Destroy All Monsters: That's Fine, There Never Should Have Been A HAN SOLO Movie Anyway

Contributor; Toronto, Canada (@tederick)
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Destroy All Monsters: That's Fine, There Never Should Have Been A HAN SOLO Movie Anyway

I'll get my biases out of the way right at the top: I think, and always have thought, that a Han Solo prequel movie is a terrible idea. There's the Patton Oswalt joke where he filibusters his way through the Star Wars prequels and lays bare the dread of encountering Boba Fett as an 8-year-old in Attack of the Clones; this is a little like that. There is precisely zero value in unveiling a wholly different context for a character whose allure is based in large part on the absence of that context.

But Disney, Lucasfilm and Kathleen Kennedy can, and have, disagreed with me, and so Whatever The Han Solo Movie Is Going To Be Called: A Star Wars Story is going to be the next instalment in the line of films that brought us Rogue One. Except, as of yesterday, the directors have left the project.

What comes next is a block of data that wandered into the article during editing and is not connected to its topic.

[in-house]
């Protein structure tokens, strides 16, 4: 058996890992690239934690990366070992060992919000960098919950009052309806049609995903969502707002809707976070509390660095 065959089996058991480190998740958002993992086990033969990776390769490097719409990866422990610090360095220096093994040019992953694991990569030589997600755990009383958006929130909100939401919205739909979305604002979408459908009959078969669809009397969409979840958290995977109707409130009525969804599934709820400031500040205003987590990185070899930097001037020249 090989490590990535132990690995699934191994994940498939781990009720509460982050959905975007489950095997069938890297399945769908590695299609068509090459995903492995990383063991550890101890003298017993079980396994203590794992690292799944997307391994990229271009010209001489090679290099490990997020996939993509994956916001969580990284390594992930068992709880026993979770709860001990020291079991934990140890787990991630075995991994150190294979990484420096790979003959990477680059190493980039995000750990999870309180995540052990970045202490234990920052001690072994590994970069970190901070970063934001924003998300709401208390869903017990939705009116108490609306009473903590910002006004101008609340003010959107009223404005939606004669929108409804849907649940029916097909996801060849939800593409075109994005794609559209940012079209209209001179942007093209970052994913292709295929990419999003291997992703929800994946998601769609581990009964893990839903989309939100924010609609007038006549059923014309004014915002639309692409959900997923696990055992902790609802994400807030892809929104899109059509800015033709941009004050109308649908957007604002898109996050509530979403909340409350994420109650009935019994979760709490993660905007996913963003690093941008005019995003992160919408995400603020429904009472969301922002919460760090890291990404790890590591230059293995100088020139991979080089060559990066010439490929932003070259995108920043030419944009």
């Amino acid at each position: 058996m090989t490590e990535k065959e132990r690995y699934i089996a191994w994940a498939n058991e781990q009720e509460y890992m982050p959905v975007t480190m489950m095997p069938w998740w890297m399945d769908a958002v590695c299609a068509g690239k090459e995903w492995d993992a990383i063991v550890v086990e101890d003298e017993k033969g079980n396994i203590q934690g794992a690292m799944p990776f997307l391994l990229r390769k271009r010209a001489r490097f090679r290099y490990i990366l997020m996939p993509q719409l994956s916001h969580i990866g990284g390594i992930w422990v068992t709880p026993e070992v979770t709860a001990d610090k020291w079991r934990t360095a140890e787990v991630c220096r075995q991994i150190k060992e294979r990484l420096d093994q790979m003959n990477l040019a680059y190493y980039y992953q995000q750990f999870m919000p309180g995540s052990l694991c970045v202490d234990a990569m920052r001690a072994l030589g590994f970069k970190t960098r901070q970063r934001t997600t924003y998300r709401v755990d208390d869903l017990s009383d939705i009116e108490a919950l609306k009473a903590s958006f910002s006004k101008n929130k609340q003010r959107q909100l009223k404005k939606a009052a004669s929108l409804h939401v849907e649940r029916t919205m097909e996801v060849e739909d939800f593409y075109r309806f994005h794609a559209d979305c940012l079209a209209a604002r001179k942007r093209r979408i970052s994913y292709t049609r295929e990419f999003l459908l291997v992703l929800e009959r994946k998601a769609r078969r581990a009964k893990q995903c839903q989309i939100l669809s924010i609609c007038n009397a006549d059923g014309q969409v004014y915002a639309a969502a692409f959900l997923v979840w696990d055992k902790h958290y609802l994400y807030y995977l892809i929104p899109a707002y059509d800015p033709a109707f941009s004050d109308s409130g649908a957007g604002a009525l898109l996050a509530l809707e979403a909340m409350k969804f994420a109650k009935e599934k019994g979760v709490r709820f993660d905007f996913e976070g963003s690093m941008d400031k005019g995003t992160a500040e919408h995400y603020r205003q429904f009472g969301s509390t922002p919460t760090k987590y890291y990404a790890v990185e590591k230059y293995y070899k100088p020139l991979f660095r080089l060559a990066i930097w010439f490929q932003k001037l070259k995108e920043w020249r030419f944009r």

Rogue One, too, saw a thinly-veiled directorial replacement take place, though Gareth Edwards remained enough on board - or friendly enough with the producers - or mindful enough of the huge career opportunity that the project, under any circumstances, represented - that he remained the happy "face" of the project all the way through the blu-ray release. If Tony Gilroy really did come in last summer and reshoot great swaths of Rogue One to remove Jyn's excellent "I'm a rebel - I rebel!" character arc as spied in the early trailers, well, he kept quiet about it (as well he should, because that decision was terrible).

The Han Solo situation seems substantially worse. The directors, animation/comedy wunderkinds Phil Lord and Chris Miller, haven't just left; they've left the film in mid production, which - for a project of this size - I can't actually recall having seen before.

Directors leave before shooting, sometimes precariously close to the start (Mathew Vaughn on X3, for example), or after (the recent, startlingly tragic news that has pulled Zack Snyder off Justice League), but shooting is one of the few points in production where so many resources are being expended at all times that it's very difficult to make that level of a change. A cinematographer might get swapped out (James Cameron loves doing this) or under incredibly drastic circumstances, an Eric Stoltz or Stuart Townsend might get replaced.